286: Signs, Wonders, and a Baptist Preacher by Chad Norris

by Gerard


286.092: Norris, Chad. Signs, Wonders, and a Baptist Preacher: How Jesus Flipped My World Upside Down. Bloomington, MN: Chosen Books, 2013. 186 pp. ISBN 978-0-8007-9540-5.

Dewey Breakdown:

  • 200: Religion
  • 280: Denominations and sects of the Christian Church
  • 286: Baptists, Disciples of Christ, or Adventist Churches
  • +092: Biography

No book so far has left me more incredulous than this one. Chad Norris, a plain-spoken Baptist minister from Simpsonville, South Carolina loves his flock, his neighbors, and his Savior. He offers varied programs for all manner of the faithful at his church and even travels abroad to help the less fortunate through both good deeds and prayer services. Here’s the kicker: he also claims that through his touch and prayer, Jesus Christ actually unleashes the power of God’s love to transform the lives of others, often curing ailments (i.e., blindness and cancer), healing wounds, and casting out evils. Yeah, he’s one of those people. In Signs, Wonders, and a Baptist Preacher, Norris recounts his early years and his journey to become the leader and healer he is today.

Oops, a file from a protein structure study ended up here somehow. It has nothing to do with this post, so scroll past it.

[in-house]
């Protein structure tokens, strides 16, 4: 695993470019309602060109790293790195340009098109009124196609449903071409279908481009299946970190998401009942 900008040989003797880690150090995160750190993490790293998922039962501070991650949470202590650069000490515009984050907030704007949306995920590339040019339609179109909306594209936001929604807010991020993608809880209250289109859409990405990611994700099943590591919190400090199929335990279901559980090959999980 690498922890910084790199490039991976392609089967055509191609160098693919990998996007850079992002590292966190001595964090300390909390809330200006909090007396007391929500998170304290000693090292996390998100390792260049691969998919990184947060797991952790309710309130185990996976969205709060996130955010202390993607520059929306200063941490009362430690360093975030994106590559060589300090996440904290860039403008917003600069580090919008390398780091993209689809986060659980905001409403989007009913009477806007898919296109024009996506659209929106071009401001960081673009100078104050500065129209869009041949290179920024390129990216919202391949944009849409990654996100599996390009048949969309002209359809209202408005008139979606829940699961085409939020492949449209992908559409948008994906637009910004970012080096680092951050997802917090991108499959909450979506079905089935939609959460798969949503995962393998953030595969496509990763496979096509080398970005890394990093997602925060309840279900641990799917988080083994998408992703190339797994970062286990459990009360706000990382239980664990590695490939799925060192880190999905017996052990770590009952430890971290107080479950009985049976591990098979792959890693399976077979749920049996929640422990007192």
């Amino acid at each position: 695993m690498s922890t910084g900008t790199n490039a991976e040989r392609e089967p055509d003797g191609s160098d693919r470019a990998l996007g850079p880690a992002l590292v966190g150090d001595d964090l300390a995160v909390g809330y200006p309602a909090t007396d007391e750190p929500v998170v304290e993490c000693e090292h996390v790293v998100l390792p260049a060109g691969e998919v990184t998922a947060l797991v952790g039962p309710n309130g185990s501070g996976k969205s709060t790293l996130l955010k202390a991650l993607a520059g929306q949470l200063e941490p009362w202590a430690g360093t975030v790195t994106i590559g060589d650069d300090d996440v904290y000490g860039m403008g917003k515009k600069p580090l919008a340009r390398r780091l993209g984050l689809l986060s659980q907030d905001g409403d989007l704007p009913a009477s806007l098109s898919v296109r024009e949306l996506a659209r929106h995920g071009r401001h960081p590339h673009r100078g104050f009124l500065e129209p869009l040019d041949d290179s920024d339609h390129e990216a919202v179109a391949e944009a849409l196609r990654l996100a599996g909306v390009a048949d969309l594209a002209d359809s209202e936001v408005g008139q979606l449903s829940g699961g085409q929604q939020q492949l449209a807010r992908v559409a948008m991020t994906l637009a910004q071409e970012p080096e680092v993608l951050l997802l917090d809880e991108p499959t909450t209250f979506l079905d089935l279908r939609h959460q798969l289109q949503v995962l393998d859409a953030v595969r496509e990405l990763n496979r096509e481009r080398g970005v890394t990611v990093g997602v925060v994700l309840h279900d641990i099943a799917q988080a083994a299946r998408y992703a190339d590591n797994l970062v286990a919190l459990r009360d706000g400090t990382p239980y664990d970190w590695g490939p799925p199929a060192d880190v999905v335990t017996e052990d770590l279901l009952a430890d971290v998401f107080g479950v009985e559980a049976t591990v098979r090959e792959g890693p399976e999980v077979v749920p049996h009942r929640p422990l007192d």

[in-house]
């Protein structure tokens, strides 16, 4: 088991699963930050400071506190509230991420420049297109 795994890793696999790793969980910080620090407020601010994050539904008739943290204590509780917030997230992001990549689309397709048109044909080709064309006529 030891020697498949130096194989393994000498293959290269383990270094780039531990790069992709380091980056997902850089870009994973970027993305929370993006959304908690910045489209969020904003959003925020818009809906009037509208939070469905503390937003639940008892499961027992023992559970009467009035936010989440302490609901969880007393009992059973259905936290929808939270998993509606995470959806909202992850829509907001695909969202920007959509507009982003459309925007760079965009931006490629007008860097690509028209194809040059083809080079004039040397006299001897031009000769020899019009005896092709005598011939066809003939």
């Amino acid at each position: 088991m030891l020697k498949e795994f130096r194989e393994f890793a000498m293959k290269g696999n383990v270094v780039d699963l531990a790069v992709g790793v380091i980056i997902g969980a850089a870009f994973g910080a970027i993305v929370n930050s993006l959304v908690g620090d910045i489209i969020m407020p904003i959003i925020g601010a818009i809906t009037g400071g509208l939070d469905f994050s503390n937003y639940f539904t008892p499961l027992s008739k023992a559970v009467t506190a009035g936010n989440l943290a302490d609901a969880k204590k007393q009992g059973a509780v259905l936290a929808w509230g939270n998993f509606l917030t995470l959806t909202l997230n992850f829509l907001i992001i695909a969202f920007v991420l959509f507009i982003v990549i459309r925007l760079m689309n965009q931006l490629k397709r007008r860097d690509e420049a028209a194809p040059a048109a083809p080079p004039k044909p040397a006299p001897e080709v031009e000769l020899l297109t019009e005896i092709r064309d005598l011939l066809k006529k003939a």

To be fair, Norris seems like a regular person with a regular life and regular faults. He overindulges in Mexican food, loves his children unconditionally, makes impulse purchases, is compassionate towards his fellow man, and occasionally acts haphazardly at golf courses. But in his ministry, he is anything but regular. His belief in God and Jesus apparently embolden him with the ability to hear their voices and carry out their commands. Jesus, all things considered, seems to be a very helpful presence in Norris’s life. He guides him through tough battles, enables him to love others more, and even helps with everyday tasks such as locating his child’s lost pacifier and unsuccessfully stopping him from writing a duplicate mortgage payment.

Norris’s theology is gentler than most; he moves away from the traditional fire-and-brimstone, fear-based faith and preaches to folks about the loving presence of his Lord. He sees religion and living as a Christian as a lifelong quest to live much like Jesus Christ and his apostles. He continually mines the Bible (in both its original and translated forms) to understand how the first Christians interacted with those around them and how he can use their examples to spread the message of his faith. He is, thankfully, more focused on improvement than damnation.

Now, to my assessment of the book: it is well-written, humble, and even a little funny in places. My opinion on his religion aside, Norris is very charismatic and even affable at times. His skepticism concerning his own experiences and beliefs is good to see. A lesser man would believe that he alone was actually healing people. I had to be very patient with this one. I believe that he believes, and no will ever be able to take that away from him. This book will not move anyone across the spiritual divide; the faithful will gain a new appreciation for the possibilities and the wonder of their Lord and the skeptics will continue to scoff. But, if you’ve got a free afternoon and an open mind, then Norris’s humble tale will be at the very least amusing and startling to sit through.